I received a wonderful cookbook for my birthday in January called "Japanese Cooking A simple Art" by Shizuo Tsuji. This book was first published in 1980, so it is a veritable classic and considered the "bible of Japanese cooking". It is as much a primer on Japanese cuisine as a collection of recipes.
As most of you know I studied French patisserie and boulangerie in Paris a number of years ago. So I am no stranger to the kitchen. Despite the fact I specialized in the sweet part of French cuisine, I have tackled many a complicated savory dish. But I honestly had no clue about Japanese cooking. And when you are living in Japan this is a problem. A trip to the market is a comedy. I can identify tomatoes and onions, chicken and beef visually. But anything packaged, anything with a label is a huge shoulder shrug.
So armed with this new cookbook I have set out to learn something about Japanese cooking. I've become a bit more adventurous in the market, buying things I never would have before. I ask a lot of questions of the staff: "Bonito wa doko desu ka?", "Kore wa mirin desu ka?"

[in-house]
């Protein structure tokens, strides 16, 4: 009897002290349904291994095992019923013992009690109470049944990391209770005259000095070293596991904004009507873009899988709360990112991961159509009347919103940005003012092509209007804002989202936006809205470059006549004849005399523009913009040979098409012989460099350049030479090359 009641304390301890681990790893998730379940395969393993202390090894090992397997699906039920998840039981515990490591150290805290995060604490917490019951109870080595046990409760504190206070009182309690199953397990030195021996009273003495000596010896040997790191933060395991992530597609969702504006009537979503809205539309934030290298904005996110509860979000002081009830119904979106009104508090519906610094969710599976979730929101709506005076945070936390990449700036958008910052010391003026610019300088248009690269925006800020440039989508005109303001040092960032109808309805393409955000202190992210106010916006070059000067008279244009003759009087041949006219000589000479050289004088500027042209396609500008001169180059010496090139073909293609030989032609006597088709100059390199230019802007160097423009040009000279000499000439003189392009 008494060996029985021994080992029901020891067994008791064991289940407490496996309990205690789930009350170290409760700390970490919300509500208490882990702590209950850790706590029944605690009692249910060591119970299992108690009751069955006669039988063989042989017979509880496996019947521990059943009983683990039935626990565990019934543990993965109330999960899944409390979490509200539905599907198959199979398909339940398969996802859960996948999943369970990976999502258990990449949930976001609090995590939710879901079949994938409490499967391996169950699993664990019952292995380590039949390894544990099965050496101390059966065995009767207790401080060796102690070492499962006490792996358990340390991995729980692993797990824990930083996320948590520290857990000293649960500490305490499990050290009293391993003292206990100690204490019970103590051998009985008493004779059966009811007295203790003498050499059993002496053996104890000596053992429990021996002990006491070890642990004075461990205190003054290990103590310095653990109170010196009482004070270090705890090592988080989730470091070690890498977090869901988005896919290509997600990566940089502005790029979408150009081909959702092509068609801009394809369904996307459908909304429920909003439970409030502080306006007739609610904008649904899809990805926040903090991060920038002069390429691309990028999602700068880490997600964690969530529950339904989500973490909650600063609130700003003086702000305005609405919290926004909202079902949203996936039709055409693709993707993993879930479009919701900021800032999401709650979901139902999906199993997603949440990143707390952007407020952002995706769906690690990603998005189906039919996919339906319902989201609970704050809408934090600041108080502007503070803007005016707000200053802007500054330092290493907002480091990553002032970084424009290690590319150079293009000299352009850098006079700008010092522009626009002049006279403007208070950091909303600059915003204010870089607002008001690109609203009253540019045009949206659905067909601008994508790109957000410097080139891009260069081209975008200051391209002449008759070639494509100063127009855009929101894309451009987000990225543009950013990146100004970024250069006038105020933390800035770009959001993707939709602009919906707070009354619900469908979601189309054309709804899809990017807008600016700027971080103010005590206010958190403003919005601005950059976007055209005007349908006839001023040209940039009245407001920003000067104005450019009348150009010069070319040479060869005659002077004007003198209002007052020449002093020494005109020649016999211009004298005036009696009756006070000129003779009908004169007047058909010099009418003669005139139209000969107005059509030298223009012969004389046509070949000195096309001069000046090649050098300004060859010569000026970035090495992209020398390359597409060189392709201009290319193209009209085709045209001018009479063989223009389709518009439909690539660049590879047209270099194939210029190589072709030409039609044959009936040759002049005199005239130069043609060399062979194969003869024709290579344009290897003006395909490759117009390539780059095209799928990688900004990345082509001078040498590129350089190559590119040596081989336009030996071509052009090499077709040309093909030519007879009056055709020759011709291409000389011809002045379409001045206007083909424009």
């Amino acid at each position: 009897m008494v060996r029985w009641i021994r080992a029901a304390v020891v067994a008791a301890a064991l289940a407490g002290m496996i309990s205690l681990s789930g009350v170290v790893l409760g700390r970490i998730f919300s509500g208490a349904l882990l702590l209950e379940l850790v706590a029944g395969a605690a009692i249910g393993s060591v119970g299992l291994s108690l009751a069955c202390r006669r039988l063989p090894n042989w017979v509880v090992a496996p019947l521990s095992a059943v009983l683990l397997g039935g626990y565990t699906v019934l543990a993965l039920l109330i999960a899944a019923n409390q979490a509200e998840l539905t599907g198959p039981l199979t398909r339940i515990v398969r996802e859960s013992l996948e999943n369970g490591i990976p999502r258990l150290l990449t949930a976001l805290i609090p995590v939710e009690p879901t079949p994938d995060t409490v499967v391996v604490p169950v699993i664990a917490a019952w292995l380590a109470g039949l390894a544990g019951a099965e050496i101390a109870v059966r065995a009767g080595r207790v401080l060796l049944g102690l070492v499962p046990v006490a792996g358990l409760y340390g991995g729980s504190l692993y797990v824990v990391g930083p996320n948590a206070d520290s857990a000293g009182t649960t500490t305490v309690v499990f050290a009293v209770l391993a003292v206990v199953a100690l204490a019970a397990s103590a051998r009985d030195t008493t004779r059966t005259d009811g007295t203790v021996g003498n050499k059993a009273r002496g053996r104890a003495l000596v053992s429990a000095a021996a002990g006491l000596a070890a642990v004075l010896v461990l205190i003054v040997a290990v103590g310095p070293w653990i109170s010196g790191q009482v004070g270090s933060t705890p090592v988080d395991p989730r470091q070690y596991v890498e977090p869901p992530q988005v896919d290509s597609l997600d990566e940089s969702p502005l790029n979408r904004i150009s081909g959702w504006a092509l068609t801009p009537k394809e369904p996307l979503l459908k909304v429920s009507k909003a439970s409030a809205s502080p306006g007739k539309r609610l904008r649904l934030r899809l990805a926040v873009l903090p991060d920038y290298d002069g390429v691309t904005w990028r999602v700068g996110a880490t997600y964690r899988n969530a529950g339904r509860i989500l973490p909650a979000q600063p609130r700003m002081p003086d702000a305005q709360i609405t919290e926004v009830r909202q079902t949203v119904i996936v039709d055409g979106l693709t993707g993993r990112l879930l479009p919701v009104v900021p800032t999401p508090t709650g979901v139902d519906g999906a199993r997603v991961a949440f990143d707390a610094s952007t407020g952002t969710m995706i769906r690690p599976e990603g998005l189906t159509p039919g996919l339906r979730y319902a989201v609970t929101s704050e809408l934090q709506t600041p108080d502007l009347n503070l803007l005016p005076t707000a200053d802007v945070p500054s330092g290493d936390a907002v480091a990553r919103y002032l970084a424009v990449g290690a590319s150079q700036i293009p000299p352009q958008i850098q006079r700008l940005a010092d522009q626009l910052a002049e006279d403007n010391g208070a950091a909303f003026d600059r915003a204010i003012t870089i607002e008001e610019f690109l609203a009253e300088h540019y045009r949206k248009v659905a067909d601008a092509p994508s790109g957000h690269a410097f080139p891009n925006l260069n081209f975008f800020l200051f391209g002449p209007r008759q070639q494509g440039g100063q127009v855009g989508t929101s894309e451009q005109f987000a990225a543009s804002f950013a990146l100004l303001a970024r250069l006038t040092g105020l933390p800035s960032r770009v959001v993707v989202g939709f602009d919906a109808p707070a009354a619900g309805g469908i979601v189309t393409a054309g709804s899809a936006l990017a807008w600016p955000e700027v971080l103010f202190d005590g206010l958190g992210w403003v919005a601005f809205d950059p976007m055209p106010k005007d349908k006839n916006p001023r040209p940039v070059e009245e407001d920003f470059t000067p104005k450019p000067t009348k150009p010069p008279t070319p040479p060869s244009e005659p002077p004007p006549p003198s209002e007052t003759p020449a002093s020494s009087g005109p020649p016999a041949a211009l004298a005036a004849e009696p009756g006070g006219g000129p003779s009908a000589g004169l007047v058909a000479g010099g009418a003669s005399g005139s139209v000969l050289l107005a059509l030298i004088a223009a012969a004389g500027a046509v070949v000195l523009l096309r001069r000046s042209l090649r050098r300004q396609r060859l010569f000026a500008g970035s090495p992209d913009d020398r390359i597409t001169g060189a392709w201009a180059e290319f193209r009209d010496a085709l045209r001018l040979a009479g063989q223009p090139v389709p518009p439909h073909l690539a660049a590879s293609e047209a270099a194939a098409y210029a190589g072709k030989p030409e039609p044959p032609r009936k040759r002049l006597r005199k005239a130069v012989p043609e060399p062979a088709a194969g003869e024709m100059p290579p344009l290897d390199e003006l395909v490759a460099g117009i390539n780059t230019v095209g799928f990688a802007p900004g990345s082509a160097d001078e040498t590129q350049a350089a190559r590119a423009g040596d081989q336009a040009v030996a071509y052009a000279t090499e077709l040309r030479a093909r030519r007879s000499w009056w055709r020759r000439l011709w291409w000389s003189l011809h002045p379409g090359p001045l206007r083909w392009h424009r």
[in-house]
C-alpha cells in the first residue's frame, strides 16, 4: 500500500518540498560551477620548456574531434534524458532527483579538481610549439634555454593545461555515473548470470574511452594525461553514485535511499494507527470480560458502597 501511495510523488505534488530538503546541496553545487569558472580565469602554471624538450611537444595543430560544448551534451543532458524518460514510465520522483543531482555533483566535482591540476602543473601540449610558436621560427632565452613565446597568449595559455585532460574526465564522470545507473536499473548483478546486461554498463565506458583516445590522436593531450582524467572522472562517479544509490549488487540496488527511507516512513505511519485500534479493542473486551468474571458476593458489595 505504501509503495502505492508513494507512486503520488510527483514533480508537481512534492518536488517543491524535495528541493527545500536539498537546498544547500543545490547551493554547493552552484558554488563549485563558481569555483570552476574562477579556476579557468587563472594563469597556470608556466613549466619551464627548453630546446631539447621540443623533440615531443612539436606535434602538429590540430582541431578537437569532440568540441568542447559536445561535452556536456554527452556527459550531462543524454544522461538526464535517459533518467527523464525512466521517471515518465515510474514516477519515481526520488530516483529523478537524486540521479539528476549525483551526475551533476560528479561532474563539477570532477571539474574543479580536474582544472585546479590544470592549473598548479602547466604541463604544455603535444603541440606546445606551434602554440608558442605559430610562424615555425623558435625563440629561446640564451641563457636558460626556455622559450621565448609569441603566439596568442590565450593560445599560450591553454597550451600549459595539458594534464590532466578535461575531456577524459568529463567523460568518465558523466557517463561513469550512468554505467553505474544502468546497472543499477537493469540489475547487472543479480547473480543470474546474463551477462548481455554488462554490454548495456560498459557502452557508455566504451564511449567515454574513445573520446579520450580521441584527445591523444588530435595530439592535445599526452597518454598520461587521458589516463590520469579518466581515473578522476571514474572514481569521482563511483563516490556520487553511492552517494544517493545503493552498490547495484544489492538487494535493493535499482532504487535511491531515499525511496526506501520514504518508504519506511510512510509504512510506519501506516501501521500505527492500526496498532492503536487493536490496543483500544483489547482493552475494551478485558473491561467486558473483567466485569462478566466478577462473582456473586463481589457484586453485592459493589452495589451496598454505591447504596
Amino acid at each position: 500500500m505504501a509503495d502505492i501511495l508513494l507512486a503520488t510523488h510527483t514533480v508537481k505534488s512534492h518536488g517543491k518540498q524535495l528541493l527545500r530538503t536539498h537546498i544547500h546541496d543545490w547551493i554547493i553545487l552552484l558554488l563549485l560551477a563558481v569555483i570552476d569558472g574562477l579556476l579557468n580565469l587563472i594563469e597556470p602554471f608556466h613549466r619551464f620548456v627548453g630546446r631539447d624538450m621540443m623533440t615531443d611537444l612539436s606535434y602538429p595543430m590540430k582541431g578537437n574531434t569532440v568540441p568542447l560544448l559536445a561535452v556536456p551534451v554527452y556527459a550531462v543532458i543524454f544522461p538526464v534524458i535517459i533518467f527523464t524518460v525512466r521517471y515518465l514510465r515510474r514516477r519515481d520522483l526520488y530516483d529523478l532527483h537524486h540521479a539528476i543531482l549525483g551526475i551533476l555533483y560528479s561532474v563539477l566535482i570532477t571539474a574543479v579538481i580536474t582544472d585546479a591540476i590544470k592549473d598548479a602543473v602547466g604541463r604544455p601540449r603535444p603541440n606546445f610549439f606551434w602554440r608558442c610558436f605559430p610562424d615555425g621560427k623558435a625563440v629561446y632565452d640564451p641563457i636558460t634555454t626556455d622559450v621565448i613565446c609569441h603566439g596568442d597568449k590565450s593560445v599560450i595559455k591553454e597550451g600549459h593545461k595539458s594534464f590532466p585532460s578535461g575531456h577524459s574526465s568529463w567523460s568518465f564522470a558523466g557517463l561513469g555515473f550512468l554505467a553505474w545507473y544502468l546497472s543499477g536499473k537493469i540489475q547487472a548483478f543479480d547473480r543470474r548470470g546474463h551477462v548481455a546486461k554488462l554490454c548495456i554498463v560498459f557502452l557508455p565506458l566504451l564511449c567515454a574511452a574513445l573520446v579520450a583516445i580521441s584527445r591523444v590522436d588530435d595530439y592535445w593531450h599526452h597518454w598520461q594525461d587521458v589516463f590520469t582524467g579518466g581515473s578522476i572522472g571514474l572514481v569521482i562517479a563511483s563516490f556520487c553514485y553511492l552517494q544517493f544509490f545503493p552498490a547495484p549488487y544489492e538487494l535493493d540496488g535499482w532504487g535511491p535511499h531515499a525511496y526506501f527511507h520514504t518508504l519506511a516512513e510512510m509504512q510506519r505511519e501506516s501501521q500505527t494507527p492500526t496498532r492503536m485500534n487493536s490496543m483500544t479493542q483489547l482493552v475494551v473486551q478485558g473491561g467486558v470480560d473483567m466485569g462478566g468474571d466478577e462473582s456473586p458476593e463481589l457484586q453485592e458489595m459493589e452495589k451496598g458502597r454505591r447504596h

So yesterday I bought a lovely piece of fish. I'm not very good at identifying fish, even in English, but I'm guessing it was Sea Bream. I'd found a recipe in my book and was preparing to pan-fry it. When you buy fish or meat in a Japanese market, besides the lovely decoration in the package, there is often a seasoning packet or condiment. I'd tried the little packet that came with the pork cutlets I had bought once; it was all right, but nothing special. When I peeled back the cellophane of the styrofoam tray, besides the fish there was a little mound of shredded daikon radish and a packet of something. Curious, I opened it and tasted it. Wasabi. I put it all together. The beautiful cut of fish, the daikon garnish, wasabi. This was sashimi. This was meant to be eaten raw, uncooked. I was about to murder this fish. Oh-la-la, quelle massacre!
But what did I know of preparing sashimi. I quickly looked up sashimi in my "Japanese Cooking" book. I read the section, studied the diagrams and took my knife, which was most definitely not a sashimi-bocho, and sliced up the fish. Now anyone that is a sushi connoisseur knows cutting indeed affects the flavor of the fish. Paper-thin slices taste differently than thicker slices. I thought of the Simpsons episode when Lisa convinces the family to go out for sushi. When the master sushi chef is indisposed Homer eats a piece of sashimi that is poisonous because it was incorrectly cut by the apprentice chef.
Well, I'm sure a master chef would be horrified at my slicing of this fish. He may even be horrified at the quality and freshness of it. But for my first attempt at sashimi I have to say, おいし かった (it was delicious).